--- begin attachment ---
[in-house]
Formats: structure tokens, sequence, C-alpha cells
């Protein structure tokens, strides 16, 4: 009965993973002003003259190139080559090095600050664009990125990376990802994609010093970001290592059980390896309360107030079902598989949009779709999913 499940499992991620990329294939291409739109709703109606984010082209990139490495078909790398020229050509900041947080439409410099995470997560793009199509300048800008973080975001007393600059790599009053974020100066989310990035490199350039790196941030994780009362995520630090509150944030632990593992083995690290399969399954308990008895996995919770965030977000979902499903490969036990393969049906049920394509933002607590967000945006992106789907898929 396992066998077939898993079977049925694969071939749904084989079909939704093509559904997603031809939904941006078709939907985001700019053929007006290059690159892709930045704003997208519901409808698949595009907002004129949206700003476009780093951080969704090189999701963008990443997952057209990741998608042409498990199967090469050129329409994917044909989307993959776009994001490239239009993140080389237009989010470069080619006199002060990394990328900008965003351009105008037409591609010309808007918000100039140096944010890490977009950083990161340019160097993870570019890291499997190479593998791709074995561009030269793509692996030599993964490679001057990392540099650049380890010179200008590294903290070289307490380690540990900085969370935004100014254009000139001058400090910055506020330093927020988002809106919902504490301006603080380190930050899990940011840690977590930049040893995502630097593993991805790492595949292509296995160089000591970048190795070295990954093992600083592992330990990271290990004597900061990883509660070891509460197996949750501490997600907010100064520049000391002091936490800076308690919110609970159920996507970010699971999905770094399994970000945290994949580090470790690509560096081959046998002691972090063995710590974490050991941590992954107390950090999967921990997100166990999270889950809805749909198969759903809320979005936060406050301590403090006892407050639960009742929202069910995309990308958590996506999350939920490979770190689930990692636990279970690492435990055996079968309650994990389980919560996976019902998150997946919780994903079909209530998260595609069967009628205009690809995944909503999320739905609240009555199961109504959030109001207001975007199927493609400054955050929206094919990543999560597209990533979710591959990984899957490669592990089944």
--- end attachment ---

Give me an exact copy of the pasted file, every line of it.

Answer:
[in-house]
Formats: structure tokens, sequence, C-alpha cells
């Protein structure tokens, strides 16, 4: 009965993973002003003259190139080559090095600050664009990125990376990802994609010093970001290592059980390896309360107030079902598989949009779709999913 499940499992991620990329294939291409739109709703109606984010082209990139490495078909790398020229050509900041947080439409410099995470997560793009199509300048800008973080975001007393600059790599009053974020100066989310990035490199350039790196941030994780009362995520630090509150944030632990593992083995690290399969399954308990008895996995919770965030977000979902499903490969036990393969049906049920394509933002607590967000945006992106789907898929 396992066998077939898993079977049925694969071939749904084989079909939704093509559904997603031809939904941006078709939907985001700019053929007006290059690159892709930045704003997208519901409808698949595009907002004129949206700003476009780093951080969704090189999701963008990443997952057209990741998608042409498990199967090469050129329409994917044909989307993959776009994001490239239009993140080389237009989010470069080619006199002060990394990328900008965003351009105008037409591609010309808007918000100039140096944010890490977009950083990161340019160097993870570019890291499997190479593998791709074995561009030269793509692996030599993964490679001057990392540099650049380890010179200008590294903290070289307490380690540990900085969370935004100014254009000139001058400090910055506020330093927020988002809106919902504490301006603080380190930050899990940011840690977590930049040893995502630097593993991805790492595949292509296995160089000591970048190795070295990954093992600083592992330990990271290990004597900061990883509660070891509460197996949750501490997600907010100064520049000391002091936490800076308690919110609970159920996507970010699971999905770094399994970000945290994949580090470790690509560096081959046998002691972090063995710590974490050991941590992954107390950090999967921990997100166990999270889950809805749909198969759903809320979005936060406050301590403090006892407050639960009742929202069910995309990308958590996506999350939920490979770190689930990692636990279970690492435990055996079968309650994990389980919560996976019902998150997946919780994903079909209530998260595609069967009628205009690809995944909503999320739905609240009555199961109504959030109001207001975007199927493609400054955050929206094919990543999560597209990533979710591959990984899957490669592990089944």